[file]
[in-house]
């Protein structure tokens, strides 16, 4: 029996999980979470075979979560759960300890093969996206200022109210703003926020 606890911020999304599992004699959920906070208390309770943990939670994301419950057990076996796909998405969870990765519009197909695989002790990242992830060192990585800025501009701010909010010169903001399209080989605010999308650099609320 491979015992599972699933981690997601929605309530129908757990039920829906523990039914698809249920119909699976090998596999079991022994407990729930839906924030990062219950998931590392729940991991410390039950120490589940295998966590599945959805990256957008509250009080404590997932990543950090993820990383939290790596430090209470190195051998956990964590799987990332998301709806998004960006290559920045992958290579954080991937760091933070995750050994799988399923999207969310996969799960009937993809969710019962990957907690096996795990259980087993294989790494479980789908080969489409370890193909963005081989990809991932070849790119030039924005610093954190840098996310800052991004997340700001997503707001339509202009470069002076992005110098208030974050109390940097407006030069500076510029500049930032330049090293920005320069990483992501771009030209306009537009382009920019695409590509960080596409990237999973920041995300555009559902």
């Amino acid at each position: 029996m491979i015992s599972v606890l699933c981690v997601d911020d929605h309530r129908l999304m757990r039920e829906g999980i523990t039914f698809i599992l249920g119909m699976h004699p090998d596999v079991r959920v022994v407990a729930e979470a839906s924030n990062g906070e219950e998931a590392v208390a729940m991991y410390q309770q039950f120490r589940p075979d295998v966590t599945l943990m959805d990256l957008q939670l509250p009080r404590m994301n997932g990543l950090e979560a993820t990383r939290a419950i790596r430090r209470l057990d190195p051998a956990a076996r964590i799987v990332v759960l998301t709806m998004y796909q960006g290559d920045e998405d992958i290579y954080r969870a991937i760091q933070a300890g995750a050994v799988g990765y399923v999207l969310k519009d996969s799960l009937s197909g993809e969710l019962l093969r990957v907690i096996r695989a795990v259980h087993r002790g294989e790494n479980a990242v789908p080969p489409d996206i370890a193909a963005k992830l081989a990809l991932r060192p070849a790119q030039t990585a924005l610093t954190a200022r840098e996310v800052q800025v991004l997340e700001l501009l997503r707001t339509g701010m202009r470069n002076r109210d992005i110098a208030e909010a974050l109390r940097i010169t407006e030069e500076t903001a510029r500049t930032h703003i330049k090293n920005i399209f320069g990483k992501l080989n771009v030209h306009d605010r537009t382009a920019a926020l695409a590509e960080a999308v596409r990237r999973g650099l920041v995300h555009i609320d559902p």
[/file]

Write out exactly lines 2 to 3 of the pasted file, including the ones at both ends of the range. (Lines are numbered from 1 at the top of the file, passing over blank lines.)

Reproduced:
């Protein structure tokens, strides 16, 4: 029996999980979470075979979560759960300890093969996206200022109210703003926020 606890911020999304599992004699959920906070208390309770943990939670994301419950057990076996796909998405969870990765519009197909695989002790990242992830060192990585800025501009701010909010010169903001399209080989605010999308650099609320 491979015992599972699933981690997601929605309530129908757990039920829906523990039914698809249920119909699976090998596999079991022994407990729930839906924030990062219950998931590392729940991991410390039950120490589940295998966590599945959805990256957008509250009080404590997932990543950090993820990383939290790596430090209470190195051998956990964590799987990332998301709806998004960006290559920045992958290579954080991937760091933070995750050994799988399923999207969310996969799960009937993809969710019962990957907690096996795990259980087993294989790494479980789908080969489409370890193909963005081989990809991932070849790119030039924005610093954190840098996310800052991004997340700001997503707001339509202009470069002076992005110098208030974050109390940097407006030069500076510029500049930032330049090293920005320069990483992501771009030209306009537009382009920019695409590509960080596409990237999973920041995300555009559902």
């Amino acid at each position: 029996m491979i015992s599972v606890l699933c981690v997601d911020d929605h309530r129908l999304m757990r039920e829906g999980i523990t039914f698809i599992l249920g119909m699976h004699p090998d596999v079991r959920v022994v407990a729930e979470a839906s924030n990062g906070e219950e998931a590392v208390a729940m991991y410390q309770q039950f120490r589940p075979d295998v966590t599945l943990m959805d990256l957008q939670l509250p009080r404590m994301n997932g990543l950090e979560a993820t990383r939290a419950i790596r430090r209470l057990d190195p051998a956990a076996r964590i799987v990332v759960l998301t709806m998004y796909q960006g290559d920045e998405d992958i290579y954080r969870a991937i760091q933070a300890g995750a050994v799988g990765y399923v999207l969310k519009d996969s799960l009937s197909g993809e969710l019962l093969r990957v907690i096996r695989a795990v259980h087993r002790g294989e790494n479980a990242v789908p080969p489409d996206i370890a193909a963005k992830l081989a990809l991932r060192p070849a790119q030039t990585a924005l610093t954190a200022r840098e996310v800052q800025v991004l997340e700001l501009l997503r707001t339509g701010m202009r470069n002076r109210d992005i110098a208030e909010a974050l109390r940097i010169t407006e030069e500076t903001a510029r500049t930032h703003i330049k090293n920005i399209f320069g990483k992501l080989n771009v030209h306009d605010r537009t382009a920019a926020l695409a590509e960080a999308v596409r990237r999973g650099l920041v995300h555009i609320d559902p």